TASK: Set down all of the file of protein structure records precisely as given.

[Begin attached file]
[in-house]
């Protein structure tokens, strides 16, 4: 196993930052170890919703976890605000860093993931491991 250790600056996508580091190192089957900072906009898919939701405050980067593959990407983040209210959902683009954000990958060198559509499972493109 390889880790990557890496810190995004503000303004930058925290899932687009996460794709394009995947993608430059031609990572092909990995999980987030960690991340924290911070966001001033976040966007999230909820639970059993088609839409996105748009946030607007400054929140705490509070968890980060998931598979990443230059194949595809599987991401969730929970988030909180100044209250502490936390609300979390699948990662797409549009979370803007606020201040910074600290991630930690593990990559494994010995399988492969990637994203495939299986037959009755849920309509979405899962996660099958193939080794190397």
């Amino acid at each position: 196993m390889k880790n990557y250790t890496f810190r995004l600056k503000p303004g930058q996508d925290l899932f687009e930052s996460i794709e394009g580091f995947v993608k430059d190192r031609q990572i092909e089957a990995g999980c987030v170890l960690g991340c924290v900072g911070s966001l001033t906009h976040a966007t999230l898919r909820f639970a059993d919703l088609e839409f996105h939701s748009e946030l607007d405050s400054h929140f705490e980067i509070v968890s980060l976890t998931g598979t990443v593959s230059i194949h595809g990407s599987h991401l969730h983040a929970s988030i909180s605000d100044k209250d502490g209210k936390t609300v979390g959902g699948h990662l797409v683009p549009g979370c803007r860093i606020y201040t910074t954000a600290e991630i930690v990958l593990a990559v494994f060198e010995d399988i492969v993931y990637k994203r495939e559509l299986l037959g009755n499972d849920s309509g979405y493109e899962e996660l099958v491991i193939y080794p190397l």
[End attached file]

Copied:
[in-house]
């Protein structure tokens, strides 16, 4: 196993930052170890919703976890605000860093993931491991 250790600056996508580091190192089957900072906009898919939701405050980067593959990407983040209210959902683009954000990958060198559509499972493109 390889880790990557890496810190995004503000303004930058925290899932687009996460794709394009995947993608430059031609990572092909990995999980987030960690991340924290911070966001001033976040966007999230909820639970059993088609839409996105748009946030607007400054929140705490509070968890980060998931598979990443230059194949595809599987991401969730929970988030909180100044209250502490936390609300979390699948990662797409549009979370803007606020201040910074600290991630930690593990990559494994010995399988492969990637994203495939299986037959009755849920309509979405899962996660099958193939080794190397």
């Amino acid at each position: 196993m390889k880790n990557y250790t890496f810190r995004l600056k503000p303004g930058q996508d925290l899932f687009e930052s996460i794709e394009g580091f995947v993608k430059d190192r031609q990572i092909e089957a990995g999980c987030v170890l960690g991340c924290v900072g911070s966001l001033t906009h976040a966007t999230l898919r909820f639970a059993d919703l088609e839409f996105h939701s748009e946030l607007d405050s400054h929140f705490e980067i509070v968890s980060l976890t998931g598979t990443v593959s230059i194949h595809g990407s599987h991401l969730h983040a929970s988030i909180s605000d100044k209250d502490g209210k936390t609300v979390g959902g699948h990662l797409v683009p549009g979370c803007r860093i606020y201040t910074t954000a600290e991630i930690v990958l593990a990559v494994f060198e010995d399988i492969v993931y990637k994203r495939e559509l299986l037959g009755n499972d849920s309509g979405y493109e899962e996660l099958v491991i193939y080794p190397l």